Isaiah 54:17

    Deus dea traballo, dixo o enterrador.

  5. #35
    Join Date
    Nov 2005
    Posts
    606
    I grew up wrestling placing 5th,3rd,3rd at state in high school. Always worked out on a heavy bag in the garage. Joined the Army after high school. Trained with Matt Larson at Ft Benning in the MACP program. Got to teach combative and shooting as my time as a Drill Sergeant at Benning. Did a tour in Iraq. Just finished my 20th year as a prison guard! So I guess I’ve been around violence most of my life! Wouldn’t change a thing!

  6. #36
    Join Date
    Jun 2005
    Location
    New Jersey
    Posts
    23
    Just noticed this post.
    My father doing a little foray into amateur boxing and a lover of the sport taught me the nuances of it since I was a little kid. Started formal training in martial arts in 1984. Okinawa Karate (Chibana-ha Shorin Ryu) was my main art while I also dabbled in Judo, BJJ, and Kali. While I'm no longer under my instructor I still work all my karate and kobudo kata.
    For the last five years I've dedicated to BJJ.

  7. #37
    Join Date
    Apr 2005
    Location
    NJ
    Posts
    110
    I qualify as a lifetime ago for most formal training.
    My introduction into MARTS was Aikido under Robert Danza back in the 60's, I wanted karate but my Dad did not want me to hurt anyone.
    Played at Tae Kwoon Do for awhile until I realized the spinning was just not for me.
    Studied Ryu-Kyu Kempo under several instructors, like the style, first I found to explain kata and its original applications
    From the kempo it got me interested in other Chinese styles; Studied Kwong Sai Jook Lum under Martin Eisen and Master Mark, eventually led me to the last style I spent anytime in and that was Wing Chun under Keith Mazza and Master Cheung.
    Most recently I have been doing WWII combatives and concentrating on getting good at a few moves, rather than learning a system.

  8. #38
    Join Date
    Aug 2005
    Posts
    451
    The first Style of Karate I trained in was called Kushido and I grabbed the first opportunity to train I could at age 24. I believe the fact that I wanted to do Martial Arts from a very early age but having to wait until my early 20`ts helped to prepare me mentally to grasp my chance with both hands when it presented itself. It also helped that I was familiar with Martial Arts at that point, understanding the language if you will. As well as appreciating the opportunity.

    I still remember the first night clearly. A Brown Belt had donated blood earlier in the day, preventing him from training and he was therefore designated to show me the basics.

    The experience was overwhelming and confusing but despite this I knew instantly that I would be training for the rest of my life. Ignoring people`s advice not to commit myself-Signing up for the year and buying a Gi-So I would not be disappointed and waste my money in case I could not do Karate because of my chair.

    Having that first red stripe on my White Belt was the proudest moment of my life. Symbolizing to me that I have achieved something using my body,my muscles. That my desire to test and push myself physically is normal,proofing to me that I am not just a brain, only useful for typing on a keyboard.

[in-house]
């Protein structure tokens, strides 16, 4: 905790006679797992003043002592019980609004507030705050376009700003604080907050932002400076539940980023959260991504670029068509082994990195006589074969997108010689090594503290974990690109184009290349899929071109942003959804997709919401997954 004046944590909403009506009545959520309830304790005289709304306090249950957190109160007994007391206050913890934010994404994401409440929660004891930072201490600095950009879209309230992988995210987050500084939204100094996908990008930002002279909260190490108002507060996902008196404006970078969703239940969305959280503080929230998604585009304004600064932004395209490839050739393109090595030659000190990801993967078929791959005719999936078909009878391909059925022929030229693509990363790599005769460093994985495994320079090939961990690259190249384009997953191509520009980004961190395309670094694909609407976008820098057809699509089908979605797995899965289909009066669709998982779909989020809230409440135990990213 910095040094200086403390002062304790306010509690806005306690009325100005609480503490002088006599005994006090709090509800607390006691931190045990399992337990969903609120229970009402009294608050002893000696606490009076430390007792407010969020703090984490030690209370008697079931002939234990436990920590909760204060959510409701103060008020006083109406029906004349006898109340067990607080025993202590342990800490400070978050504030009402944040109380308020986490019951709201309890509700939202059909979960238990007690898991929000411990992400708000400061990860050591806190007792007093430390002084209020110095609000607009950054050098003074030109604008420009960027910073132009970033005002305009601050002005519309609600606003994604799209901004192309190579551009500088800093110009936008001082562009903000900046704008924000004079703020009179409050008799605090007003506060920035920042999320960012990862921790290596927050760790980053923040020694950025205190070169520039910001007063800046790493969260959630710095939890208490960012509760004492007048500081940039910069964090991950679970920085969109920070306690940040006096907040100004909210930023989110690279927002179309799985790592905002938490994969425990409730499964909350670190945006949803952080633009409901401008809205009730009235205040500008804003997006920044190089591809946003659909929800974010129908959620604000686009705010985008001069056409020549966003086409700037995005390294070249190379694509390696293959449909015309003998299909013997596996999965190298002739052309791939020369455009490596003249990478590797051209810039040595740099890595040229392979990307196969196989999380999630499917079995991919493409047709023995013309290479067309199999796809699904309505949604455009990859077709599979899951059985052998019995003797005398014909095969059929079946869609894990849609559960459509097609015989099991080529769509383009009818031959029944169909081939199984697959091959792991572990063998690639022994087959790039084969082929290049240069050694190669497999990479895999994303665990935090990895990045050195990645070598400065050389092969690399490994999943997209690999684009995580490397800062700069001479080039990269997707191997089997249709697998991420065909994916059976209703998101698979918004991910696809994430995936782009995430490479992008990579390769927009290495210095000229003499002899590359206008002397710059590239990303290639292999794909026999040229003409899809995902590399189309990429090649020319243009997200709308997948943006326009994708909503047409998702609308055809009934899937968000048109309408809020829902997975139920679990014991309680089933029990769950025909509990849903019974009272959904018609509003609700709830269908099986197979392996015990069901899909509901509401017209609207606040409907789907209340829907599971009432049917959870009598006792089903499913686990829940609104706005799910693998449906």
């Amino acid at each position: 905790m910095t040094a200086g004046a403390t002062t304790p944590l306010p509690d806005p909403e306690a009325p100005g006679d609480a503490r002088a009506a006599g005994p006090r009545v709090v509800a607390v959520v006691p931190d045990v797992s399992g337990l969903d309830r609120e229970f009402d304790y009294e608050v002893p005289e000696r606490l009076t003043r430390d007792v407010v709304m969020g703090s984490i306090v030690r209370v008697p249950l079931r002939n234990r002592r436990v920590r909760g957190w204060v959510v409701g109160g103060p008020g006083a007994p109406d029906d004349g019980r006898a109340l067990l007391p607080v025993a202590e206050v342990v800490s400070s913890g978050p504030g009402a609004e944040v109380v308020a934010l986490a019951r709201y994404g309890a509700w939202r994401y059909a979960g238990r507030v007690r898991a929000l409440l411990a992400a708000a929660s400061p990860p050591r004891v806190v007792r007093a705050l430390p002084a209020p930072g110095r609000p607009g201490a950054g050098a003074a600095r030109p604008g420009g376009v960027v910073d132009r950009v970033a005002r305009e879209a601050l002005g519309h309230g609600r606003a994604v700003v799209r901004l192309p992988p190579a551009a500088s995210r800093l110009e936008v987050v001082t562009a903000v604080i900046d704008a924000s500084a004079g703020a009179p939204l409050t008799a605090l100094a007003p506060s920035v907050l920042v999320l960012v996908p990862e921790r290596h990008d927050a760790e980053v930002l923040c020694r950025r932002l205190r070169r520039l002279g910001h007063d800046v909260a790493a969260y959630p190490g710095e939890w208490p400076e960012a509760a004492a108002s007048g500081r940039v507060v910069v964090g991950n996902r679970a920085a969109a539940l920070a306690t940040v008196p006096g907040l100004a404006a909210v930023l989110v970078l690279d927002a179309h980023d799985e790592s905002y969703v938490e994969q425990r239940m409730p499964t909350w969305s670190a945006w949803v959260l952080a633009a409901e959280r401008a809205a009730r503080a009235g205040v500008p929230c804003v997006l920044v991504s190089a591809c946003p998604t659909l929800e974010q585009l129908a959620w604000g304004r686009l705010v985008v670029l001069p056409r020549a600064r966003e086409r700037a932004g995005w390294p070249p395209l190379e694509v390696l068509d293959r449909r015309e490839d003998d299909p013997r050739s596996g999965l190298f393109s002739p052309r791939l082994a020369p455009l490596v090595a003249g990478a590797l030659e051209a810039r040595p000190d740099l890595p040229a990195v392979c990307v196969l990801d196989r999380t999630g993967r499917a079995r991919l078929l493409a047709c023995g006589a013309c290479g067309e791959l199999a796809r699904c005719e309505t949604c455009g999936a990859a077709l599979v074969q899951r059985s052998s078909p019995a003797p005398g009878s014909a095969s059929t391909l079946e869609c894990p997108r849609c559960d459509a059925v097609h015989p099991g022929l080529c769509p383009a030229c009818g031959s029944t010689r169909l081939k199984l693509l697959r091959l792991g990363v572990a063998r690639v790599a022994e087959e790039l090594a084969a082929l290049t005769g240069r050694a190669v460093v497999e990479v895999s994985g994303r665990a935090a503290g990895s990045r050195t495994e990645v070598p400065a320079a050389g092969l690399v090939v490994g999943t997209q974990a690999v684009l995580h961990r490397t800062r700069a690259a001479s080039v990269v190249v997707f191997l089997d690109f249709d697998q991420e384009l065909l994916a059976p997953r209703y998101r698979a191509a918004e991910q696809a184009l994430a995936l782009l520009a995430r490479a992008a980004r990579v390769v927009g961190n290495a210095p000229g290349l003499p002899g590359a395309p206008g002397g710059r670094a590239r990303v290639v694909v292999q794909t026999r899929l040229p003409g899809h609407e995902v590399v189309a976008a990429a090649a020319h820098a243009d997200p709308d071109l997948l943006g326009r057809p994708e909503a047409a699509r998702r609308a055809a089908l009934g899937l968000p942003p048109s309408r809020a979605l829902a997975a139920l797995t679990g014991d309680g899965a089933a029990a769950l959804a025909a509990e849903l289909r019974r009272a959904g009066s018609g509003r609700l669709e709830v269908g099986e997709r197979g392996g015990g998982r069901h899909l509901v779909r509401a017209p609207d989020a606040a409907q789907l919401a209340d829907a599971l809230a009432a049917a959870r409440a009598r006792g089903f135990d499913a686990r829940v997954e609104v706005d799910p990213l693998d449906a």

That I have accomplished something that nobody can take away from me. And from that point on when looking in the mirror I did not see disabled body but instead I saw a person staring back at me that I could be proud of.

    TO BE CONTINUED
    HALFMAN HALFCAR

  9. #39
    Join Date
    Aug 2005
    Posts
    451
    I was privileged to spend time with my instructors outside the Dojo driving back and fourth to training. Our chats helped to form a lot of my Martial thinking earlier on. For example when I noticed that they all carried and answering my question was told that they realized even being highly trained and with years of experience there may come a time when their Karate training alone will not be enough. This opened my mind up early in my training to the carrying and use of weapons.

    Following their example I started carrying a Blade/Blades. Learning from then that I did not need to justify my reasons for carrying a knive to anybody, even 2 knives. And that my decisions should solely be based on my needs and training experiences.

    When Kushido closed town I moved to the other Dojo in town called Samurai Karate. Their training only focused on Hard Sparring and Conditioning. It was something that I needed at the time because Kushido concerned themselves only with perfect technique and character building.

    The training toughed me up, made me harder and got me in much better shape.

    Sensei Chris Enslin the Head Instructor was the first person who was brutally honest with me.Telling me quite bluntly that I will never be able to knock an attacker down/out without the use of my legs and hips. But at the same time pointing out to me that if I focus on my strength`s my arm and grip strength I can still be effective-Pulling the attacker closer and then squeezing, and ripping all the soft targets within reach.

    When the Casaku ended he told me that the next time we met he wanted to see a major increase in my grip strength and I had to be able to demonstrate the spots on the body I had decided to target as well as to being able to explain to him clearly why I chose those targets.

    By doing this Sensei Chris taught that an instructor can teach and guide you but cannot do the training for you. That if I wanted to be effective I needed to put in the hard work and time, adding Solo Training to my Dojo workouts.

    When the sole focus of Samurai became competition I joined Tenshinkan. Here I made really close friends and experienced a sense of Tribe. I could just be myself and express myself freely. Forgetting for those 2 hours week that I use a chair-People seeing me first, my spirit, before my chair.

    All together I trained in Karate nonstop for 19 years from 1996-2015, with one private training session with Mark Human thrown in.

    OSSU!
    Elfie
    HALFMAN HALFCAR